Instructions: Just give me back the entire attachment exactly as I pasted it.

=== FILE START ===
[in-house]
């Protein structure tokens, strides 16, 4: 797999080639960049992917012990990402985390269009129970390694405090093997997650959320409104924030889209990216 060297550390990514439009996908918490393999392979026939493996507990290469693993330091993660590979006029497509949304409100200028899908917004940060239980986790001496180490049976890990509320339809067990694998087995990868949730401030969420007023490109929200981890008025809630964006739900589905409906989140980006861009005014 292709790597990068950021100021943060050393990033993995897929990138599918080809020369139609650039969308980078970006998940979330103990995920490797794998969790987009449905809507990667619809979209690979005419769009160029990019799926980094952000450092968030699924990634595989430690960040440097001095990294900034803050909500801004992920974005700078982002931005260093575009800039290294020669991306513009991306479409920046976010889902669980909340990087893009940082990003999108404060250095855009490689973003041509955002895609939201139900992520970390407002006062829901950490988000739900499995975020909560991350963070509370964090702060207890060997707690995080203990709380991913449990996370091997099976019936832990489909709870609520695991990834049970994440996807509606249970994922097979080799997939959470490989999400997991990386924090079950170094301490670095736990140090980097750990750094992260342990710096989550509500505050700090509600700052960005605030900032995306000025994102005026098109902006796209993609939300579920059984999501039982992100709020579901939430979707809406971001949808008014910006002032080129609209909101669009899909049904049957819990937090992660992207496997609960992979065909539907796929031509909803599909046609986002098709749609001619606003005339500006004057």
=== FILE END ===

[in-house]
């Protein structure tokens, strides 16, 4: 797999080639960049992917012990990402985390269009129970390694405090093997997650959320409104924030889209990216 060297550390990514439009996908918490393999392979026939493996507990290469693993330091993660590979006029497509949304409100200028899908917004940060239980986790001496180490049976890990509320339809067990694998087995990868949730401030969420007023490109929200981890008025809630964006739900589905409906989140980006861009005014 292709790597990068950021100021943060050393990033993995897929990138599918080809020369139609650039969308980078970006998940979330103990995920490797794998969790987009449905809507990667619809979209690979005419769009160029990019799926980094952000450092968030699924990634595989430690960040440097001095990294900034803050909500801004992920974005700078982002931005260093575009800039290294020669991306513009991306479409920046976010889902669980909340990087893009940082990003999108404060250095855009490689973003041509955002895609939201139900992520970390407002006062829901950490988000739900499995975020909560991350963070509370964090702060207890060997707690995080203990709380991913449990996370091997099976019936832990489909709870609520695991990834049970994440996807509606249970994922097979080799997939959470490989999400997991990386924090079950170094301490670095736990140090980097750990750094992260342990710096989550509500505050700090509600700052960005605030900032995306000025994102005026098109902006796209993609939300579920059984999501039982992100709020579901939430979707809406971001949808008014910006002032080129609209909101669009899909049904049957819990937090992660992207496997609960992979065909539907796929031509909803599909046609986002098709749609001619606003005339500006004057």